Simeon bar Yochai

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Entrance to the tomb of Simeon bar Yochai
Artist's impression of Rabbi Simeon bar Yochai on a memorial candle.

Simeon bar Yochai, (Aramaic: רבן שמעון בר יוחאי, Rabban Shimon bar Yochai), also known by his acronym Rashbi,[1] was a famous, allegedly 1st-century tannaitic sage in ancient Israel, said to be active after the destruction of the Second Temple in 70 CE. He was one of the most eminent disciples of Rabbi Akiva, and is pseudepigraphically attributed by many Orthodox Jews with the authorship of the Zohar, the chief work of Kabbalah.

In addition, important legal homilies called Sifre and Mekhilta are attributed to him (not to be confused with the Mekhilta d'Rabbi Ishmael, of which much of the text is the same). In the Mishnah, in which he is the fourth-most mentioned sage, he is often referred to as simply "Rabbi Shimon." [2]

According to popular legend, he and his son, Rabbi Eleazar b. Simeon were noted Kabbalists.[3] Both figures are held in unique reverence by kabbalistic tradition. They were buried in the same tomb in Meron, Israel, which is visited by thousands year round.

Critic of Rome[edit]

Mark (behind blue fence) over cave in which Rabbi Ele'azar bar Shim'on is buried. This main hall is divided in half in order to separate between men and women.

According to a legend in the Babylonian Talmud, Rabbi Shimon bar Yohai criticized the Roman government and was forced to go into hiding with his son for thirteen years. They sheltered in a cave (which local tradition places in Peki'in). Next to the mouth of the cave a carob tree sprang up and a spring of fresh water gushed forth. Provided against hunger and thirst they cast off their clothing except during prayers to keep them from wearing out, embedded themselves in the sand up to their necks, and studied the Torah all day long. He and his son left the cave when they received a bat qol saying that the Roman Emperor had died and consequently all his decrees were abolished.[4]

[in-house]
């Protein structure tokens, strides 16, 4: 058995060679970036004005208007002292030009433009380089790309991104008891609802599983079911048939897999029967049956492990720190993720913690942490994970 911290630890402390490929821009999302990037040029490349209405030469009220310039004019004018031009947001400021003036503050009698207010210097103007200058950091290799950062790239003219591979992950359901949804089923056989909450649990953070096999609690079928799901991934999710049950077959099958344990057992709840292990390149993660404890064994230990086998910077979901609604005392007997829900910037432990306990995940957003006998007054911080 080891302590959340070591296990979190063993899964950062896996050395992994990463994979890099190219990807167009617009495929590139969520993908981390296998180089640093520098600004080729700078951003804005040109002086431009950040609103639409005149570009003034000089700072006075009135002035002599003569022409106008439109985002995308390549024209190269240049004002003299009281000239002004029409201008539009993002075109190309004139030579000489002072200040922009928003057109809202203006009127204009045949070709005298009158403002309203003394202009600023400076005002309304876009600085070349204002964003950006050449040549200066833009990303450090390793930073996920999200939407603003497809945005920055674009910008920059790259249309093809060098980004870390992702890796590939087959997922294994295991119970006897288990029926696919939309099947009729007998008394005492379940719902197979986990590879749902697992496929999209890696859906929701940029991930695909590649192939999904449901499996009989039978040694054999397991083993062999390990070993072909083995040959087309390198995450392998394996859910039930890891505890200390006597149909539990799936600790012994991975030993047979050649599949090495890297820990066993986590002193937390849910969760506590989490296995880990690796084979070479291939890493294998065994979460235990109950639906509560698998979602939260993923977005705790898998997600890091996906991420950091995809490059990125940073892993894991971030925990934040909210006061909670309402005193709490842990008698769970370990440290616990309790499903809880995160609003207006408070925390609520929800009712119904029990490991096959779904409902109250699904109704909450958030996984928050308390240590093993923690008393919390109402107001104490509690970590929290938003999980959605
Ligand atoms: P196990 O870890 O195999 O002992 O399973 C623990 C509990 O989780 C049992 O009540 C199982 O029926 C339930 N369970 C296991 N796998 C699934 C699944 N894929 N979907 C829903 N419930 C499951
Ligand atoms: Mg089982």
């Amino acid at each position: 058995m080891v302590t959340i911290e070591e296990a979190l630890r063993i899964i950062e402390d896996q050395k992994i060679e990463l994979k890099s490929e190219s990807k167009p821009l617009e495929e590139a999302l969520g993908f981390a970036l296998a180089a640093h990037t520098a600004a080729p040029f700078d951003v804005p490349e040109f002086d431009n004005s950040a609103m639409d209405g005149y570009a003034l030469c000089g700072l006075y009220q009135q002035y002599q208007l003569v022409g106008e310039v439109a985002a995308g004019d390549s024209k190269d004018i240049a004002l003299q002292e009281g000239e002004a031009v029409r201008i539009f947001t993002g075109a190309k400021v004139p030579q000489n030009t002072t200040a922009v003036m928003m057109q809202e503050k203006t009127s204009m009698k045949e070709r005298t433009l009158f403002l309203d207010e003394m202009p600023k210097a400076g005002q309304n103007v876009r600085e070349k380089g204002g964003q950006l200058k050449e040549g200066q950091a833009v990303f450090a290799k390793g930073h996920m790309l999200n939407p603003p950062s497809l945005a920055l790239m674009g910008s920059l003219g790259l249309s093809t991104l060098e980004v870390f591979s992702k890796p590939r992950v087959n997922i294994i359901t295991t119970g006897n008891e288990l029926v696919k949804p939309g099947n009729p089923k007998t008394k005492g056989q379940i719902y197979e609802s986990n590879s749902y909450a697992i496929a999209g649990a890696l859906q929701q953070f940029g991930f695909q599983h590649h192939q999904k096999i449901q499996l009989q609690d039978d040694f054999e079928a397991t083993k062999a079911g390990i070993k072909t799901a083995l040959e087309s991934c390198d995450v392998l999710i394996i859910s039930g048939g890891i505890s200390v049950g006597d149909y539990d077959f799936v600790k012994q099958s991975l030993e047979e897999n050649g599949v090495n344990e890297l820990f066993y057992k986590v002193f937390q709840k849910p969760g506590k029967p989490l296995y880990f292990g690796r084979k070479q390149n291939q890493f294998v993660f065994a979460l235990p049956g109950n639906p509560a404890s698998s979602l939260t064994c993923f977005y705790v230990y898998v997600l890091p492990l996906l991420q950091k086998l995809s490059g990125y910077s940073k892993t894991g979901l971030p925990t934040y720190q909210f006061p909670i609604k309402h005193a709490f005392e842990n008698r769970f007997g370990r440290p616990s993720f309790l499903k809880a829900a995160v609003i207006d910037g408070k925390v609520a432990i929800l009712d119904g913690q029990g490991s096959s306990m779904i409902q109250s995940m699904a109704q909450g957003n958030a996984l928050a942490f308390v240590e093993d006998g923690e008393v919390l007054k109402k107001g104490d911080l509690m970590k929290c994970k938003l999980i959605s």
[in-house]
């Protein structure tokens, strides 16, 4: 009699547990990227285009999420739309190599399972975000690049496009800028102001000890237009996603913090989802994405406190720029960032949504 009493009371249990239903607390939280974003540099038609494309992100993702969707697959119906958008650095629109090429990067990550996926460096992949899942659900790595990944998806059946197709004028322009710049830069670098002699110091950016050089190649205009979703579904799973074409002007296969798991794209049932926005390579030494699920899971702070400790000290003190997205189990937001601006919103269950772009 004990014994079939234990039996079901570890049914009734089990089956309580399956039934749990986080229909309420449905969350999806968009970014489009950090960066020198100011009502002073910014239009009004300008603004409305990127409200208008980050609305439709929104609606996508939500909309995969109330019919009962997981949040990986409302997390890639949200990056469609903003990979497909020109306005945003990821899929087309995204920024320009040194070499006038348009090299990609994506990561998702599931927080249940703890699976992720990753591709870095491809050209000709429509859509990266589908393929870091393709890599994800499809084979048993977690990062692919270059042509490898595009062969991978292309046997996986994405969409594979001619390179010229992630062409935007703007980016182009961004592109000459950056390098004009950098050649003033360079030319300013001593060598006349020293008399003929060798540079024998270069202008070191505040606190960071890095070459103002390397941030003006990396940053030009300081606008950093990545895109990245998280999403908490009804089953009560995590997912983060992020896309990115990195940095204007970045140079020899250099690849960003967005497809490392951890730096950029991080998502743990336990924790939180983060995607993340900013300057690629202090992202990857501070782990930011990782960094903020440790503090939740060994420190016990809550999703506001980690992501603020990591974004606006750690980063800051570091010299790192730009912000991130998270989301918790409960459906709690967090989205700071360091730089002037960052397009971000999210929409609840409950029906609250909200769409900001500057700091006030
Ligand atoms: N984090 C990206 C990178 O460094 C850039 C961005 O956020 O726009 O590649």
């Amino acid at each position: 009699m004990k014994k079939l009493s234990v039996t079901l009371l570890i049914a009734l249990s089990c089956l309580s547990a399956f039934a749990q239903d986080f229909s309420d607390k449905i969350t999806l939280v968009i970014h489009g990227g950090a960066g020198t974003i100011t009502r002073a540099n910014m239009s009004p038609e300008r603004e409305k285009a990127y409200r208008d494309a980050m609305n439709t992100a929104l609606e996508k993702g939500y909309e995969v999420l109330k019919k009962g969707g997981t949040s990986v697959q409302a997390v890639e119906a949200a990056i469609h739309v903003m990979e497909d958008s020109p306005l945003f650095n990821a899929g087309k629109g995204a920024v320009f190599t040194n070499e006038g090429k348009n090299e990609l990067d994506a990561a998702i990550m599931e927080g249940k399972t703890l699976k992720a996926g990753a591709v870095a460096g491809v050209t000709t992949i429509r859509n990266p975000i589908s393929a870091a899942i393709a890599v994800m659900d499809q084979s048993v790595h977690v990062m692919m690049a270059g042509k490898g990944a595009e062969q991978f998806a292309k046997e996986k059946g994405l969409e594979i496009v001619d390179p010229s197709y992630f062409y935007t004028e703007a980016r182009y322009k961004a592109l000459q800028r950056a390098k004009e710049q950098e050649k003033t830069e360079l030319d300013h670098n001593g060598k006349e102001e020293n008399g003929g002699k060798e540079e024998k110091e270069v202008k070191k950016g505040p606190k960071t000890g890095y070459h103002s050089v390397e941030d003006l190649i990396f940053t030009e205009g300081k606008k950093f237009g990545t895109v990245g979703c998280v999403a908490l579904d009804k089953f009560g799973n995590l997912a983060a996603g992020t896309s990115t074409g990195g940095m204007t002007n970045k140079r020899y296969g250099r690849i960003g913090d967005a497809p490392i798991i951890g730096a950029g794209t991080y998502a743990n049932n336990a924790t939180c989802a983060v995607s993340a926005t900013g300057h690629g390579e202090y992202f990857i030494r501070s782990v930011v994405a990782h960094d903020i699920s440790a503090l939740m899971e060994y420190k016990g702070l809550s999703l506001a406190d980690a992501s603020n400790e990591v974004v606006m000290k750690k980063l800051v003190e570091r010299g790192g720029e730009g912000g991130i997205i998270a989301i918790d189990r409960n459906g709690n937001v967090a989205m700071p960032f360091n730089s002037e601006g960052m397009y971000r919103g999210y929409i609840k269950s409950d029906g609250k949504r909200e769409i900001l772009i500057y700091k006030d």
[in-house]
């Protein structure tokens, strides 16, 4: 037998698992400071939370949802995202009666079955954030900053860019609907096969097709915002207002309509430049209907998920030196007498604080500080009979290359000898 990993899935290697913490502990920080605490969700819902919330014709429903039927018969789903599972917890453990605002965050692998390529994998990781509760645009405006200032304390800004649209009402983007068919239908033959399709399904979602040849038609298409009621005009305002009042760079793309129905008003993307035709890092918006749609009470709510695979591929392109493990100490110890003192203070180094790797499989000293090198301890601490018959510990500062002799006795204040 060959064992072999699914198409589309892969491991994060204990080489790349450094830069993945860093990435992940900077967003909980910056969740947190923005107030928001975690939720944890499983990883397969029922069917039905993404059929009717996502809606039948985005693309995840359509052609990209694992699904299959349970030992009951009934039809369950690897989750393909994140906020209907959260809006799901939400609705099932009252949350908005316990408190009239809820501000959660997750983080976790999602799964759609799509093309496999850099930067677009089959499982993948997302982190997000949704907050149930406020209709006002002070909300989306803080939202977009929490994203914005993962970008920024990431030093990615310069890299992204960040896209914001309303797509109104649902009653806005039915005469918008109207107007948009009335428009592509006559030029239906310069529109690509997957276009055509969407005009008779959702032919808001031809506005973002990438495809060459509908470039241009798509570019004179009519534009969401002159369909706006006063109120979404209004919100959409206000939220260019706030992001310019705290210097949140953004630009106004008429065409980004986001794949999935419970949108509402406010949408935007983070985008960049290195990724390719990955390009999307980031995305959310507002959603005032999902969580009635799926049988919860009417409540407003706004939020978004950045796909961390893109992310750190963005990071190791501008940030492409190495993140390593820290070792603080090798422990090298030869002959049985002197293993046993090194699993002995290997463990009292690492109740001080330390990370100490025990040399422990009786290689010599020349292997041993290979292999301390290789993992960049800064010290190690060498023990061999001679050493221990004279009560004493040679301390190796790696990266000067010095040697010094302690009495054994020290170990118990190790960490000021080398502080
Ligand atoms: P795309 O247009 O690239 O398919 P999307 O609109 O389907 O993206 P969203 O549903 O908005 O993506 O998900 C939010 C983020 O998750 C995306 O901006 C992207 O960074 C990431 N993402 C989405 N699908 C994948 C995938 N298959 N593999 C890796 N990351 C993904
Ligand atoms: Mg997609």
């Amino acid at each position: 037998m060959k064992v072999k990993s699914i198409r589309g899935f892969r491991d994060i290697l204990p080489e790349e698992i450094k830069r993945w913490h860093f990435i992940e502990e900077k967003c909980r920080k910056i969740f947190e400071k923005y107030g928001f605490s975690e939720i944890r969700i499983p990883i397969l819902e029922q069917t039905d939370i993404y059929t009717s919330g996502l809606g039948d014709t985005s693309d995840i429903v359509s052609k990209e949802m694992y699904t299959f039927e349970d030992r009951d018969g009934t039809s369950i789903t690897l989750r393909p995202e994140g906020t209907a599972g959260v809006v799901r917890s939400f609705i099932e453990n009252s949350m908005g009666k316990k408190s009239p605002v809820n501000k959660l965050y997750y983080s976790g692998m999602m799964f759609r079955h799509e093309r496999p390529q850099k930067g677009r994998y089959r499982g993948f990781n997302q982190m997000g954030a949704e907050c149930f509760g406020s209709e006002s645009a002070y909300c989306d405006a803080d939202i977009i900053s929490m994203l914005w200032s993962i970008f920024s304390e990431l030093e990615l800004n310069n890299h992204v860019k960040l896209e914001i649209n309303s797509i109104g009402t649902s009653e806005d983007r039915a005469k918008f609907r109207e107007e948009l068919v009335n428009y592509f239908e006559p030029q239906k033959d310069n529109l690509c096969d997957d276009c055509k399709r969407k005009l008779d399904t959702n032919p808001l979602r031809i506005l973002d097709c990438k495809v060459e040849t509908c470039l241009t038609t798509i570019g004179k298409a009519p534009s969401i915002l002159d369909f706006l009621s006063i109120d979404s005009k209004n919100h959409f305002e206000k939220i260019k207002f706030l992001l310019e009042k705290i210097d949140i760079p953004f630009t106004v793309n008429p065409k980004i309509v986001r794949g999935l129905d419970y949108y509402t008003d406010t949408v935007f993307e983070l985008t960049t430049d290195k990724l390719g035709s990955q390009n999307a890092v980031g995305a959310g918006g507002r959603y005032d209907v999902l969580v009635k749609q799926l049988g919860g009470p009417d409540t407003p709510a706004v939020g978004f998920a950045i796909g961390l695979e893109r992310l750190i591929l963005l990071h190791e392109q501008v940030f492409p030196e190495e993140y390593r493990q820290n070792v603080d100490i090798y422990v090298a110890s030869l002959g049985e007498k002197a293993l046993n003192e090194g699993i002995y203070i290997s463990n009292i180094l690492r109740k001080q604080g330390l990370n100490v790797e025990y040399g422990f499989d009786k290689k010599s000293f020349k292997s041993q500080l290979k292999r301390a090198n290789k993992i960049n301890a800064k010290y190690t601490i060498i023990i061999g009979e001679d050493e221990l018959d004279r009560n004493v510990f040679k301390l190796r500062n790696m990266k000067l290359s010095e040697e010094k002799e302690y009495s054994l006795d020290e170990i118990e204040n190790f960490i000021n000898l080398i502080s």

Works and legends[edit]

According to rabbinic sources, he acquired a reputation as a worker of miracles, and on this ground was sent to Rome as an envoy, where, according to legend, he exorcised from the emperor's daughter a demon who had obligingly entered the lady to enable Rabbi Shimon to effect his miracle.

His legal decisions also carried much weight in rabbinic literature. While he is attributed authorship of the Zohar by many kabbalists, the real was Moses de León, who published the Zohar in the 13th century.

The fullest account of Rabbi Shimon's teachings is to be found in W Bacher's Agada der Tannaiten, ii. pp. 70–149. When the Talmud attributes a teaching to Rabbi Shimon without specifying which Rabbi Shimon is meant, it means Shimon bar Yochai.

There is a mid-eighth century, Jewish, apocalypse attributed to the Rabbi; see The Secrets of Rabbi Simon ben Yohai.

The authenticity of his claim of authorship of the Zohar has been challenged by both secular[5] and religious scholars.[6][7]

Yahrzeit[edit]

The tomb of Rabbi Shimon bar Yochai in Meron on Lag Ba'Omer.

Bar Yochai died on the 33rd day of the Omer, known as Lag BaOmer. On the day of his death, he revealed deep kabbalistic secrets which formed the basis of the Zohar. According to the Bnei Yissaschar, on the day of his death, bar Yochai said, "Now it is my desire to reveal secrets... The day will not go to its place like any other, for this entire day stands within my domain..." Daylight was miraculously extended until he had completed his final teaching and died. As such, the custom of lighting fires on his yahrzeit (anniversary of death) symbolizes this revelation of powerful light.[citation needed]